Atomic bomb tests during the Cold War could cause rainfall for at least two years, changing the pattern of rainfall thousands of miles away from the site of the explosion. Nearly half a century ago, the post-World War II tensions escalated as the post-World War II world powers competed to develop nuclear weapons.
During the Cold War in the 1950s and 1960s, the United States and the Soviet Union conducted nuclear tests in remote areas of the world, from the South Pacific Ocean to the American Southwest. Most of these test sites today carry spots and some are even radioactive, but what happens at the nuclear site is not there. Between 1962 and 1964, radioactive pollutants spread throughout the atmosphere, ionizing the air and releasing electrical charges that alter rainfall variability.
Researchers at the University of Reading in the United Kingdom determined how the electric charges emitted by radiation from experimental explosions affected the rainclouds at that time by reviewing historical records from two meteorological stations in the United Kingdom between 1962 and 1964. Weather records are then compared with cross-references to bomb test data with charges produced by high and low radioactivity.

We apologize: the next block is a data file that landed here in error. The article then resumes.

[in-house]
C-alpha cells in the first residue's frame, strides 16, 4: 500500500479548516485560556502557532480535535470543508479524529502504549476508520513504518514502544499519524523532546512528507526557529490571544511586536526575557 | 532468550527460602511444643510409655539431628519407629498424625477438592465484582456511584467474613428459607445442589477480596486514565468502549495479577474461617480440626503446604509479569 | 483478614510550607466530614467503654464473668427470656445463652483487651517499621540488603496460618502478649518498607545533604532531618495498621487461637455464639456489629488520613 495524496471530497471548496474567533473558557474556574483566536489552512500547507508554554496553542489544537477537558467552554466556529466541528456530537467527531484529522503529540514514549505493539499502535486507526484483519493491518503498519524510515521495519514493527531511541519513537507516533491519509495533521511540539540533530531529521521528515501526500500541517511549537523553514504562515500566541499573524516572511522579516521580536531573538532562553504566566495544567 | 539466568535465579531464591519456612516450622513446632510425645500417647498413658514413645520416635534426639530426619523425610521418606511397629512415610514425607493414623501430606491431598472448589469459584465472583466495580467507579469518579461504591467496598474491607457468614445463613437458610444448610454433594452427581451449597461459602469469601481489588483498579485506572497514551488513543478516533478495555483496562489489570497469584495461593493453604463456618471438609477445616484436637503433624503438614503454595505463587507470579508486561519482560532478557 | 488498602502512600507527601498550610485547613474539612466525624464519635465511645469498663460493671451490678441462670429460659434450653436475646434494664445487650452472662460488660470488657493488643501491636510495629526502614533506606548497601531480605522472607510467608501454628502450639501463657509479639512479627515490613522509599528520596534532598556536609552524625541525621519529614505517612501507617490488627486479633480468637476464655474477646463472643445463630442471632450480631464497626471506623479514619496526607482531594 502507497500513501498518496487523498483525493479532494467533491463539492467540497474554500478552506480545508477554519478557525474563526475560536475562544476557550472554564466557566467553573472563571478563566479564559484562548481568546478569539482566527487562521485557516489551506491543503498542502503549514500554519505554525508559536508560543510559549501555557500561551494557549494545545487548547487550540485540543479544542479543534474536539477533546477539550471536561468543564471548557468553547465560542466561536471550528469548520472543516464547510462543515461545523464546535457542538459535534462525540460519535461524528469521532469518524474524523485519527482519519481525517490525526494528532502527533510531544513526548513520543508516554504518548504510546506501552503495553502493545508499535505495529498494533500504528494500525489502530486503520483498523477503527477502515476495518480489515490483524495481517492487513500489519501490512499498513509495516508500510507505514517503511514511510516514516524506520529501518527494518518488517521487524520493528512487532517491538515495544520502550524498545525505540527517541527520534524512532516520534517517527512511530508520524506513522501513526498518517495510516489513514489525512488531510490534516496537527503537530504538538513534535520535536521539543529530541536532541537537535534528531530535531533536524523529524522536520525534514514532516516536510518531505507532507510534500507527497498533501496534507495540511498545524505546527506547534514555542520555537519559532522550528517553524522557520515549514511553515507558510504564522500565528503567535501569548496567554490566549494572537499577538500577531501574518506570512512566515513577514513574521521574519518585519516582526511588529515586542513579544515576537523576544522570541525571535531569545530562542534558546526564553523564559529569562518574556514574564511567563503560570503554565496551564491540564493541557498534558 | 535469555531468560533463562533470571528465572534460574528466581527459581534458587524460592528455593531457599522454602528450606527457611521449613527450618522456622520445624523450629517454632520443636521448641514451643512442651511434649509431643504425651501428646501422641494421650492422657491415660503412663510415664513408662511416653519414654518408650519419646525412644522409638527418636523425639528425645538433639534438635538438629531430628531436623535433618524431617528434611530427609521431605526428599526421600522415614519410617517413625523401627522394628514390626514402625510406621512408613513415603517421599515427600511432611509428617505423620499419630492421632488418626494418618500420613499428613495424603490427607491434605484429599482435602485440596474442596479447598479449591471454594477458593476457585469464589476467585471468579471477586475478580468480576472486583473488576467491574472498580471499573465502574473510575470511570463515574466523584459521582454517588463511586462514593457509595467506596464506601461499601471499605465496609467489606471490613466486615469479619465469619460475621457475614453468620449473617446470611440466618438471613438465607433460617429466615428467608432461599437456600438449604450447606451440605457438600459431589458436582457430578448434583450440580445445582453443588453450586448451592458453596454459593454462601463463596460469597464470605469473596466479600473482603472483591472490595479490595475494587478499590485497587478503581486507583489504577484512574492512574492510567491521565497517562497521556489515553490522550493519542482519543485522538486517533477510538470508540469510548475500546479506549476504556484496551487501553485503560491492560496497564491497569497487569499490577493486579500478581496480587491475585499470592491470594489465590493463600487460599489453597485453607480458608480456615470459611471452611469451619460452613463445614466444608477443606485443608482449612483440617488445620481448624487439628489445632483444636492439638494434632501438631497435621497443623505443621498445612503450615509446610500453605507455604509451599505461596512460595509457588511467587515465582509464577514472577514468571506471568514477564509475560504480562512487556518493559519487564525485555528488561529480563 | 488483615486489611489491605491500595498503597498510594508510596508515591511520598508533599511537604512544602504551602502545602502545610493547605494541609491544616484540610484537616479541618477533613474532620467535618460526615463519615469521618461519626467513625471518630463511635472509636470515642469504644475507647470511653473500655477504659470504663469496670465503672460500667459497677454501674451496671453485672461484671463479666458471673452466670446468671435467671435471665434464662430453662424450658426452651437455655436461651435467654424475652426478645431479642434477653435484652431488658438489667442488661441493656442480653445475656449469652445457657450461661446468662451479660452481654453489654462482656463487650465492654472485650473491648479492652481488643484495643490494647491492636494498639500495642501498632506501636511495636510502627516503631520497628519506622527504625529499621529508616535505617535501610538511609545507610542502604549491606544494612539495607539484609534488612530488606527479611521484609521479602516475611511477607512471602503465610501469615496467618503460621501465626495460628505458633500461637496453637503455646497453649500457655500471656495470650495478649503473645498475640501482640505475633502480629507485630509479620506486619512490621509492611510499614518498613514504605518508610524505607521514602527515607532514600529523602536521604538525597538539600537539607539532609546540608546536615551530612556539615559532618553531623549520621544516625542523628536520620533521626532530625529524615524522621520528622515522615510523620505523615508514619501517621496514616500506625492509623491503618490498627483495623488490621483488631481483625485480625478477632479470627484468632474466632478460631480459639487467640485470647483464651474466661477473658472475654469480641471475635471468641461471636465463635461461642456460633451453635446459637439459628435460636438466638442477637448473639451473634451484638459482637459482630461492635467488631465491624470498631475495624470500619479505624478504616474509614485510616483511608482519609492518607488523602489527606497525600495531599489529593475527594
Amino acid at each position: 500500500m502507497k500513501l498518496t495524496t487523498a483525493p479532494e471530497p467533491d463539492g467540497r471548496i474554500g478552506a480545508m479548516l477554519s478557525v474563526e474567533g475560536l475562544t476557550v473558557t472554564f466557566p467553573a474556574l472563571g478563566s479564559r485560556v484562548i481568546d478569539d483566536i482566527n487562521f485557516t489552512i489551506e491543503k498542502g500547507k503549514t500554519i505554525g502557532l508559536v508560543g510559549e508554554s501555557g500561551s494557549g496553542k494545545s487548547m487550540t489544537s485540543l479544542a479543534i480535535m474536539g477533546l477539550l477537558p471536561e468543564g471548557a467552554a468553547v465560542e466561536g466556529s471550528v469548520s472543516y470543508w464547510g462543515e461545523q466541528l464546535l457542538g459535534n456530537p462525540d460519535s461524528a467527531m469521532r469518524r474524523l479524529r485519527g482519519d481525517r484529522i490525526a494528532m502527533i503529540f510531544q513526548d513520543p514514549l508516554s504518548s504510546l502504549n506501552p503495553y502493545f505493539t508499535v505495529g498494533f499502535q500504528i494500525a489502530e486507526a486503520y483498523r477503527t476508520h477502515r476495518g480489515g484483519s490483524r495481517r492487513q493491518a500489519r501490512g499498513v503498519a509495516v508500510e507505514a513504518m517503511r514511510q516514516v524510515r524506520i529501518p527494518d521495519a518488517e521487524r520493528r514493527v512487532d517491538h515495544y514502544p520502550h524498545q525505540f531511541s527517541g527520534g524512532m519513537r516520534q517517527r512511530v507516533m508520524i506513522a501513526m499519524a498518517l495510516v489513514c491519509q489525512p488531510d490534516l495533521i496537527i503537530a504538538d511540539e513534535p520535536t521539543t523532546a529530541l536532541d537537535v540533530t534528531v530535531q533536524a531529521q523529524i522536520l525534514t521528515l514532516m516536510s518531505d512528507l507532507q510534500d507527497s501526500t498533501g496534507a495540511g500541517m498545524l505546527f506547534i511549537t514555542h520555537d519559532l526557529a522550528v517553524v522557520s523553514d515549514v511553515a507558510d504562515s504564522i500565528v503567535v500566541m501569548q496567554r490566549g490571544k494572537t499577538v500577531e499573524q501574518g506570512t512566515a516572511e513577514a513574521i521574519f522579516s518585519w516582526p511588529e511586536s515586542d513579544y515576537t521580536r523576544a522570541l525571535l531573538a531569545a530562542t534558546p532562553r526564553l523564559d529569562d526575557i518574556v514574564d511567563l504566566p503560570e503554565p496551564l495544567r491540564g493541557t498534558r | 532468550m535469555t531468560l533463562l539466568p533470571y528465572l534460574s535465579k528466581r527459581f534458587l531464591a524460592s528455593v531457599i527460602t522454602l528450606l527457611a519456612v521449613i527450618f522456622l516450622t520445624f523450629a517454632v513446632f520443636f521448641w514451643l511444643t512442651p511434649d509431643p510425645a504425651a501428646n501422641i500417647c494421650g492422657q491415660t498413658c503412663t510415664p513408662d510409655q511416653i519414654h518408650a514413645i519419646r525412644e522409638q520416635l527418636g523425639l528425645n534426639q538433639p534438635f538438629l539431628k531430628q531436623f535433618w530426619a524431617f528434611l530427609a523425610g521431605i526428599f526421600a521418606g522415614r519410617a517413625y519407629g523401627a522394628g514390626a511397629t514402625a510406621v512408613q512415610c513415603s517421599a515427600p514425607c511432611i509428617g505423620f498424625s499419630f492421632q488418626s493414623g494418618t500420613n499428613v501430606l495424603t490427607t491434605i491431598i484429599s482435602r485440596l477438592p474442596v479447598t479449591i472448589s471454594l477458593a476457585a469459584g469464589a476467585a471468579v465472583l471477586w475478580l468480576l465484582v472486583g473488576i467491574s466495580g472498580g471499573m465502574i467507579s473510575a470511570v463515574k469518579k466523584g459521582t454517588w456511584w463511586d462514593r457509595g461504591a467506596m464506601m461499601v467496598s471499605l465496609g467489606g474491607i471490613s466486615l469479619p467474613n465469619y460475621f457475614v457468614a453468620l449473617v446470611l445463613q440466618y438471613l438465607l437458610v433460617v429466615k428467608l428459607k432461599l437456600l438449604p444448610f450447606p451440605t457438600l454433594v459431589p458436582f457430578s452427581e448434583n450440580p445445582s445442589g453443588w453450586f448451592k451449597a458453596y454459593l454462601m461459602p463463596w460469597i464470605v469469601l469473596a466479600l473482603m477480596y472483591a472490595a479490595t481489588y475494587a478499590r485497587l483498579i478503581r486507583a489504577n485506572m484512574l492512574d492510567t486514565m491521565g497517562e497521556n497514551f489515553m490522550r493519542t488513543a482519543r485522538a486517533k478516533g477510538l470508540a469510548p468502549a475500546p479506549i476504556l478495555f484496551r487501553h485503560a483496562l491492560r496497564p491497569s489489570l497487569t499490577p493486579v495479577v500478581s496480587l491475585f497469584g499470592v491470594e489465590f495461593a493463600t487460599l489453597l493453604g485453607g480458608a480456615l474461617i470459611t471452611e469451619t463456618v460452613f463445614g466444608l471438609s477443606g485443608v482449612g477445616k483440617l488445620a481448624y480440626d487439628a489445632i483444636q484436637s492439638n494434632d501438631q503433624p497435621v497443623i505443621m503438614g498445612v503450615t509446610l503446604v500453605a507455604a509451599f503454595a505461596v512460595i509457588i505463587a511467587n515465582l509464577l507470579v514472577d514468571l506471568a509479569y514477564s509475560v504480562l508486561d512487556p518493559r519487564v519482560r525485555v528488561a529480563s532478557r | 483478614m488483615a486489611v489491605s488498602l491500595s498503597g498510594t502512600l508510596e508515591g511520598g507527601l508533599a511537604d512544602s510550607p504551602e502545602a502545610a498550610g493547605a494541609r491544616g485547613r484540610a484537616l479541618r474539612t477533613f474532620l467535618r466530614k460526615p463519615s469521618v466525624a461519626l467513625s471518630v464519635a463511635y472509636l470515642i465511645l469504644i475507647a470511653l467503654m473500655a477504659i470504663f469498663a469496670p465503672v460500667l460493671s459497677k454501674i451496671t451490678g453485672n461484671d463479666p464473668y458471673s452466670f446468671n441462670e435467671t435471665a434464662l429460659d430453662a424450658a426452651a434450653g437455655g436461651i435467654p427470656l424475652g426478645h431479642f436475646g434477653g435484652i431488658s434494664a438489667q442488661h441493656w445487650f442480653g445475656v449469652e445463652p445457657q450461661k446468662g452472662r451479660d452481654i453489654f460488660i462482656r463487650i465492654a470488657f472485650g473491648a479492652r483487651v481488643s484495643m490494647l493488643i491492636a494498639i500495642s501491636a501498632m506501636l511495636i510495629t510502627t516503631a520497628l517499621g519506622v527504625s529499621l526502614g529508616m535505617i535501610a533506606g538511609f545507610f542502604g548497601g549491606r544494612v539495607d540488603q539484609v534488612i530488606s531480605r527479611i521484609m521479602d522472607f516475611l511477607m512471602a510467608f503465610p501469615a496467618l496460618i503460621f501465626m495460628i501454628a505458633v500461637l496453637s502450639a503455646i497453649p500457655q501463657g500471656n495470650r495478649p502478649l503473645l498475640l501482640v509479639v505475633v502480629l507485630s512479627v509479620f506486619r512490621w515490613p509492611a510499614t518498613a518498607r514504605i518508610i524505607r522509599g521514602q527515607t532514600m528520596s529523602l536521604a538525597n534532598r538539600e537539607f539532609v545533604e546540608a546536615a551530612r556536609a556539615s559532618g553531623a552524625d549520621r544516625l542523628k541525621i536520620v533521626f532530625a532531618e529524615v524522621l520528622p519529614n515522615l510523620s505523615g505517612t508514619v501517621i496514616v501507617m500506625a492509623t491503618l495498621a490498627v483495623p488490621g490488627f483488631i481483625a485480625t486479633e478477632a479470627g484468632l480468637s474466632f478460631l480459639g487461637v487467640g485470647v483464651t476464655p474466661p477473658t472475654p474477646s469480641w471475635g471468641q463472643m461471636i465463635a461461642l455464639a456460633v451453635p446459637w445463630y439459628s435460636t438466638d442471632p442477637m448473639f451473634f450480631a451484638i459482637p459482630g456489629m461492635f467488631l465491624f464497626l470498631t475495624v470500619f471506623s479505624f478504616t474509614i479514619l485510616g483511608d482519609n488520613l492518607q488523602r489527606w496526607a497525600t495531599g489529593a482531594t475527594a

The researchers found that the clouds were visibly thicker and received an average of 24 percent more rainfall per day with more radioactivity, the Physical Review wrote in the Letters Journal. Electrical observations show that the extra atmospheric ionization caused by radioactivity during that time “increased the current in the global circuit” and, in fact, “the stratospheric radioactivity spread so far in the Northern Hemisphere that similar electrical changes are widely expected.”
Professor Giles Harrison, lead author, and Professor of Atmospheric Physics at the University of Reading said in a statement. “By studying the radioactivity released from Cold War weapons tests, scientists learned about the patterns of atmospheric conduction at that time. We have now reused this information to test the effects of precipitation.” “The politically charged environment of the Cold War led to the nuclear arms race and global concern. Decades later, we have found the silver lining of clouds around the world with a unique way of studying how global cloud rain affects rain.”
It is basically thought that electric charge clouds can change how water droplets collide and condense, which can affect their size and precipitation. Depending on a variety of factors, including the rate of precipitation density produced in the clouds and how quickly water droplets are able to gain mass, these make them heavy enough to fall on the surface. Radioactivity can affect the charge of these droplets using electrical energy to correct and affect clouds and their respective precipitation. Scientists have come to the conclusion that their findings for cloud-related geological research could be helpful in determining how electric charges may play a role in effectively affecting rainfall in drought relief or flood prevention.